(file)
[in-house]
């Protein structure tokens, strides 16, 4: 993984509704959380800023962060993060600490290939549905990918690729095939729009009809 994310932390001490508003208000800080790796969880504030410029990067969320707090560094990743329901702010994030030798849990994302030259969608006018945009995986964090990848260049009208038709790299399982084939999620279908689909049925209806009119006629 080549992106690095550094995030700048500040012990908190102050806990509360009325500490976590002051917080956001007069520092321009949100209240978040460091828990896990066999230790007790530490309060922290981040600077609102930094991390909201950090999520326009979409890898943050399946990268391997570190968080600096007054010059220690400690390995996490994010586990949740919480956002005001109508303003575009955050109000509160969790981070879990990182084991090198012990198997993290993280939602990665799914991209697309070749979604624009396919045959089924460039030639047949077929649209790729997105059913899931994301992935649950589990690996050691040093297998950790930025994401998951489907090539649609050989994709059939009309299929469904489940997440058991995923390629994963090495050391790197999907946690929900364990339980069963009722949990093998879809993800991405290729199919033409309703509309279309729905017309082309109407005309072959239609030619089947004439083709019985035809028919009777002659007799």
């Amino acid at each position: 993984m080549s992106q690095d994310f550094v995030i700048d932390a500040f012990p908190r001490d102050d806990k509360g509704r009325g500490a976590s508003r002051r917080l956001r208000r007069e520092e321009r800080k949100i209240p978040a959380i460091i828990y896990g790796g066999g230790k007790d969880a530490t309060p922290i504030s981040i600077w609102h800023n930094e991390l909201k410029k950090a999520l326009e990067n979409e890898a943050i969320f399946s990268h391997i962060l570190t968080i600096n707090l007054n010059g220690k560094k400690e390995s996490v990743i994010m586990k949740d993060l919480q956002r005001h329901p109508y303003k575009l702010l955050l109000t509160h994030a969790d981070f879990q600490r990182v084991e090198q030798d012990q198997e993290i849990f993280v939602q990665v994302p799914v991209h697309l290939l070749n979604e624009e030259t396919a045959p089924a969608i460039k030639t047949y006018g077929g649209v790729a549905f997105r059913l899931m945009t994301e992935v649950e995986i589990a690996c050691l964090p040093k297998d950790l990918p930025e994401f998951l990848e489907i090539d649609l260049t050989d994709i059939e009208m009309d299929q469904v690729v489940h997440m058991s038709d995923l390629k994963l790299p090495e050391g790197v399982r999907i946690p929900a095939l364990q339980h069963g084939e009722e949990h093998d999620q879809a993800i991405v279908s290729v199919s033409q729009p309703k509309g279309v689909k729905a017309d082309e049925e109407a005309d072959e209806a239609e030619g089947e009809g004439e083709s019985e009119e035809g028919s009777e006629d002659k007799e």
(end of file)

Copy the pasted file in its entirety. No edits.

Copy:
[in-house]
């Protein structure tokens, strides 16, 4: 993984509704959380800023962060993060600490290939549905990918690729095939729009009809 994310932390001490508003208000800080790796969880504030410029990067969320707090560094990743329901702010994030030798849990994302030259969608006018945009995986964090990848260049009208038709790299399982084939999620279908689909049925209806009119006629 080549992106690095550094995030700048500040012990908190102050806990509360009325500490976590002051917080956001007069520092321009949100209240978040460091828990896990066999230790007790530490309060922290981040600077609102930094991390909201950090999520326009979409890898943050399946990268391997570190968080600096007054010059220690400690390995996490994010586990949740919480956002005001109508303003575009955050109000509160969790981070879990990182084991090198012990198997993290993280939602990665799914991209697309070749979604624009396919045959089924460039030639047949077929649209790729997105059913899931994301992935649950589990690996050691040093297998950790930025994401998951489907090539649609050989994709059939009309299929469904489940997440058991995923390629994963090495050391790197999907946690929900364990339980069963009722949990093998879809993800991405290729199919033409309703509309279309729905017309082309109407005309072959239609030619089947004439083709019985035809028919009777002659007799």
């Amino acid at each position: 993984m080549s992106q690095d994310f550094v995030i700048d932390a500040f012990p908190r001490d102050d806990k509360g509704r009325g500490a976590s508003r002051r917080l956001r208000r007069e520092e321009r800080k949100i209240p978040a959380i460091i828990y896990g790796g066999g230790k007790d969880a530490t309060p922290i504030s981040i600077w609102h800023n930094e991390l909201k410029k950090a999520l326009e990067n979409e890898a943050i969320f399946s990268h391997i962060l570190t968080i600096n707090l007054n010059g220690k560094k400690e390995s996490v990743i994010m586990k949740d993060l919480q956002r005001h329901p109508y303003k575009l702010l955050l109000t509160h994030a969790d981070f879990q600490r990182v084991e090198q030798d012990q198997e993290i849990f993280v939602q990665v994302p799914v991209h697309l290939l070749n979604e624009e030259t396919a045959p089924a969608i460039k030639t047949y006018g077929g649209v790729a549905f997105r059913l899931m945009t994301e992935v649950e995986i589990a690996c050691l964090p040093k297998d950790l990918p930025e994401f998951l990848e489907i090539d649609l260049t050989d994709i059939e009208m009309d299929q469904v690729v489940h997440m058991s038709d995923l390629k994963l790299p090495e050391g790197v399982r999907i946690p929900a095939l364990q339980h069963g084939e009722e949990h093998d999620q879809a993800i991405v279908s290729v199919s033409q729009p309703k509309g279309v689909k729905a017309d082309e049925e109407a005309d072959e209806a239609e030619g089947e009809g004439e083709s019985e009119e035809g028919s009777e006629d002659k007799e």